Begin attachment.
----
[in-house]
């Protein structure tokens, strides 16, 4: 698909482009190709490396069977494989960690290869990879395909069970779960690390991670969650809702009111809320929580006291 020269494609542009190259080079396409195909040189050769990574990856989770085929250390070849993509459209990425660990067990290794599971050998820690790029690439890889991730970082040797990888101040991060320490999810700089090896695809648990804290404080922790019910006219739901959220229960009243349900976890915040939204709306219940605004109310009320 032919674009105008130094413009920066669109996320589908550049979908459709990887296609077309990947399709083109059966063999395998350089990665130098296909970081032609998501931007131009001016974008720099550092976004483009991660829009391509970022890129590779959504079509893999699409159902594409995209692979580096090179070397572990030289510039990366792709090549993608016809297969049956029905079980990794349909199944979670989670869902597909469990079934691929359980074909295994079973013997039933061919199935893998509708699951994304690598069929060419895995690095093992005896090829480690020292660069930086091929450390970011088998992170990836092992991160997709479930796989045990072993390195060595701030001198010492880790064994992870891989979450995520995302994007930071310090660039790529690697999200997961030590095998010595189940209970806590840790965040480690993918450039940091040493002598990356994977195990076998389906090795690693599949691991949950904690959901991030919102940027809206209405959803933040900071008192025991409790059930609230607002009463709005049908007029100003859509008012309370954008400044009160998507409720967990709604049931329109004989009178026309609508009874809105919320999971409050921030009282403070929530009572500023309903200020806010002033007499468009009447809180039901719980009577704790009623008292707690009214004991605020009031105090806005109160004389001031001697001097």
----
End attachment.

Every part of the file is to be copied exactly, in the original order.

[in-house]
């Protein structure tokens, strides 16, 4: 698909482009190709490396069977494989960690290869990879395909069970779960690390991670969650809702009111809320929580006291 020269494609542009190259080079396409195909040189050769990574990856989770085929250390070849993509459209990425660990067990290794599971050998820690790029690439890889991730970082040797990888101040991060320490999810700089090896695809648990804290404080922790019910006219739901959220229960009243349900976890915040939204709306219940605004109310009320 032919674009105008130094413009920066669109996320589908550049979908459709990887296609077309990947399709083109059966063999395998350089990665130098296909970081032609998501931007131009001016974008720099550092976004483009991660829009391509970022890129590779959504079509893999699409159902594409995209692979580096090179070397572990030289510039990366792709090549993608016809297969049956029905079980990794349909199944979670989670869902597909469990079934691929359980074909295994079973013997039933061919199935893998509708699951994304690598069929060419895995690095093992005896090829480690020292660069930086091929450390970011088998992170990836092992991160997709479930796989045990072993390195060595701030001198010492880790064994992870891989979450995520995302994007930071310090660039790529690697999200997961030590095998010595189940209970806590840790965040480690993918450039940091040493002598990356994977195990076998389906090795690693599949691991949950904690959901991030919102940027809206209405959803933040900071008192025991409790059930609230607002009463709005049908007029100003859509008012309370954008400044009160998507409720967990709604049931329109004989009178026309609508009874809105919320999971409050921030009282403070929530009572500023309903200020806010002033007499468009009447809180039901719980009577704790009623008292707690009214004991605020009031105090806005109160004389001031001697001097």